Generic Name: Perflutren Protein Type A (per FLOO tren PRO teen typ aye)
Brand Name: Optison
Medically reviewed by Drugs.com. Last updated on Jul 6, 2019.
- Very bad heart or lung problems have rarely happened during or after infusion of Optison (perflutren protein type A). Sometimes these have been deadly. Most bad reactions happen within 30 minutes of the infusion. Talk with the doctor.
Uses of Optison:
- It is used before a heart imaging test.
What do I need to tell my doctor BEFORE I take Optison?
- If you have an allergy to perflutren protein type A, albumin, blood products, or any other part of Optison (perflutren protein type A).
- If you are allergic to any drugs like this one, any other drugs, foods, or other substances. Tell your doctor about the allergy and what signs you had, like rash; hives; itching; shortness of breath; wheezing; cough; swelling of face, lips, tongue, or throat; or any other signs.
- If you have a heart shunt.
This is not a list of all drugs or health problems that interact with Optison (perflutren protein type A).
Tell your doctor and pharmacist about all of your drugs (prescription or OTC, natural products, vitamins) and health problems. You must check to make sure that it is safe for you to take Optison (perflutren protein type A) with all of your drugs and health problems. Do not start, stop, or change the dose of any drug without checking with your doctor.
What are some things I need to know or do while I take Optison?
- Tell all of your health care providers that you take Optison (perflutren protein type A). This includes your doctors, nurses, pharmacists, and dentists.
- This medicine is made from human plasma (part of the blood) and may have viruses that may cause disease. This medicine is screened, tested, and treated to lower the chance that it carries an infection. Talk with the doctor.
- Tell your doctor if you are pregnant or plan on getting pregnant. You will need to talk about the benefits and risks of using Optison (perflutren protein type A) while you are pregnant.
- Tell your doctor if you are breast-feeding. You will need to talk about any risks to your baby.
How is this medicine (Optison) best taken?
Use Optison (perflutren protein type A) as ordered by your doctor. Read all information given to you. Follow all instructions closely.
- It is given as a shot into a vein.
- This medicine must not be given into an artery. Talk with the doctor.
What do I do if I miss a dose?
- Call your doctor to find out what to do.
What are some side effects that I need to call my doctor about right away?
WARNING/CAUTION: Even though it may be rare, some people may have very bad and sometimes deadly side effects when taking a drug. Tell your doctor or get medical help right away if you have any of the following signs or symptoms that may be related to a very bad side effect:
- Signs of an allergic reaction, like rash; hives; itching; red, swollen, blistered, or peeling skin with or without fever; wheezing; tightness in the chest or throat; trouble breathing, swallowing, or talking; unusual hoarseness; or swelling of the mouth, face, lips, tongue, or throat.
- Chest pain or pressure.
- A heartbeat that does not feel normal.
- Shortness of breath.
- Fast or slow heartbeat.
- Dizziness or passing out.
- Very bad headache.
- Numbness or tingling of the face.
- Upset stomach.
What are some other side effects of Optison?
All drugs may cause side effects. However, many people have no side effects or only have minor side effects. Call your doctor or get medical help if any of these side effects or any other side effects bother you or do not go away:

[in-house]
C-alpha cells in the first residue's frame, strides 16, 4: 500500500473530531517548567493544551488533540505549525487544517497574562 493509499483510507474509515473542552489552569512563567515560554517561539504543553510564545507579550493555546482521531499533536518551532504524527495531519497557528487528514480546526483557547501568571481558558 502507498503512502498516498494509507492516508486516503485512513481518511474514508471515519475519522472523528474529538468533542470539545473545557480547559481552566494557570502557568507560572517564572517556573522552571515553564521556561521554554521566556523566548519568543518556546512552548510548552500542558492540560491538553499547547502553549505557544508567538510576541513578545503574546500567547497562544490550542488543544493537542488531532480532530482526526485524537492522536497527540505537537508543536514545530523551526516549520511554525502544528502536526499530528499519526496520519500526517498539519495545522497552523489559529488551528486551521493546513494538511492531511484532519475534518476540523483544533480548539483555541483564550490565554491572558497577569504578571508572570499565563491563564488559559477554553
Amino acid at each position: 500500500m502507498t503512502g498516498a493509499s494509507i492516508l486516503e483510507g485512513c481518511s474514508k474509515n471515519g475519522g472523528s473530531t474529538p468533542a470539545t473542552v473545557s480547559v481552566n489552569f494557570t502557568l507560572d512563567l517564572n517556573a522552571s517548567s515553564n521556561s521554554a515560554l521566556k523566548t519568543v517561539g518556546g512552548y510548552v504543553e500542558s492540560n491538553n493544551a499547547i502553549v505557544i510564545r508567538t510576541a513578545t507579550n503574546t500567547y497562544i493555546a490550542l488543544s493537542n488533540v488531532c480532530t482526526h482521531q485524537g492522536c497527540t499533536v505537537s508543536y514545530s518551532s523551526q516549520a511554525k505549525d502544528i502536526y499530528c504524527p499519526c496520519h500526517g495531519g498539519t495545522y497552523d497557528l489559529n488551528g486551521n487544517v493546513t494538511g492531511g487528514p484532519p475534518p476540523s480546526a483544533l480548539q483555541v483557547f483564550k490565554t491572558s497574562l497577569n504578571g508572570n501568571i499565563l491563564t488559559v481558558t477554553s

These are not all of the side effects that may occur. If you have questions about side effects, call your doctor. Call your doctor for medical advice about side effects.
You may report side effects to the FDA at 1-800-FDA-1088. You may also report side effects at http://www.fda.gov/medwatch.
If OVERDOSE is suspected:
If you think there has been an overdose, call your poison control center or get medical care right away. Be ready to tell or show what was taken, how much, and when it happened.
How do I store and/or throw out Optison?
- If you need to store Optison (perflutren protein type A) at home, talk with your doctor, nurse, or pharmacist about how to store it.
Consumer information use
- If your symptoms or health problems do not get better or if they become worse, call your doctor.
- Do not share your drugs with others and do not take anyone else's drugs.
- Keep a list of all your drugs (prescription, natural products, vitamins, OTC) with you. Give this list to your doctor.
- Talk with the doctor before starting any new drug, including prescription or OTC, natural products, or vitamins.
- Keep all drugs in a safe place. Keep all drugs out of the reach of children and pets.
- Throw away unused or expired drugs. Do not flush down a toilet or pour down a drain unless you are told to do so. Check with your pharmacist if you have questions about the best way to throw out drugs. There may be drug take-back programs in your area.
- Some drugs may have another patient information leaflet. Check with your pharmacist. If you have any questions about Optison (perflutren protein type A), please talk with your doctor, nurse, pharmacist, or other health care provider.
- If you think there has been an overdose, call your poison control center or get medical care right away. Be ready to tell or show what was taken, how much, and when it happened.
Always consult your healthcare provider to ensure the information displayed on this page applies to your personal circumstances.
More about Optison (perflutren)
- Side Effects
- During Pregnancy
- Dosage Information
- Drug Interactions
- Pricing & Coupons
- En Español
- Drug class: ultrasound contrast media
- FDA Alerts (2)
Other brands: Definity